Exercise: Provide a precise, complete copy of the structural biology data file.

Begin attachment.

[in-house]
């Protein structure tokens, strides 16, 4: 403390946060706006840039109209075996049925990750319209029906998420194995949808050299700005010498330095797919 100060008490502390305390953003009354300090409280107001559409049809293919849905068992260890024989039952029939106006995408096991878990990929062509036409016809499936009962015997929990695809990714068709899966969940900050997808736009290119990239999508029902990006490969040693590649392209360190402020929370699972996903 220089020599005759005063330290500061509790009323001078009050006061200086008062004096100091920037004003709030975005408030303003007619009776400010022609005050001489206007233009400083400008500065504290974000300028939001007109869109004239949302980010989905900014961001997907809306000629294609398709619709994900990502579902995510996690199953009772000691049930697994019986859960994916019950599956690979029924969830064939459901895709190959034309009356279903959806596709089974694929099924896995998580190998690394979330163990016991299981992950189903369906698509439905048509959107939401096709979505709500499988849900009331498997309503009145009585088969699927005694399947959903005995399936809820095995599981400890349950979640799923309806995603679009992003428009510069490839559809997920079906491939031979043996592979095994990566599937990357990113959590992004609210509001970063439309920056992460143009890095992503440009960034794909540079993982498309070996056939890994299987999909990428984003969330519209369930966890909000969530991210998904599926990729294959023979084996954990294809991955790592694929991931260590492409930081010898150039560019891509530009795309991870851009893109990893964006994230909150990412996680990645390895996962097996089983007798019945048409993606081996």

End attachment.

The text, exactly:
[in-house]
């Protein structure tokens, strides 16, 4: 403390946060706006840039109209075996049925990750319209029906998420194995949808050299700005010498330095797919 100060008490502390305390953003009354300090409280107001559409049809293919849905068992260890024989039952029939106006995408096991878990990929062509036409016809499936009962015997929990695809990714068709899966969940900050997808736009290119990239999508029902990006490969040693590649392209360190402020929370699972996903 220089020599005759005063330290500061509790009323001078009050006061200086008062004096100091920037004003709030975005408030303003007619009776400010022609005050001489206007233009400083400008500065504290974000300028939001007109869109004239949302980010989905900014961001997907809306000629294609398709619709994900990502579902995510996690199953009772000691049930697994019986859960994916019950599956690979029924969830064939459901895709190959034309009356279903959806596709089974694929099924896995998580190998690394979330163990016991299981992950189903369906698509439905048509959107939401096709979505709500499988849900009331498997309503009145009585088969699927005694399947959903005995399936809820095995599981400890349950979640799923309806995603679009992003428009510069490839559809997920079906491939031979043996592979095994990566599937990357990113959590992004609210509001970063439309920056992460143009890095992503440009960034794909540079993982498309070996056939890994299987999909990428984003969330519209369930966890909000969530991210998904599926990729294959023979084996954990294809991955790592694929991931260590492409930081010898150039560019891509530009795309991870851009893109990893964006994230909150990412996680990645390895996962097996089983007798019945048409993606081996």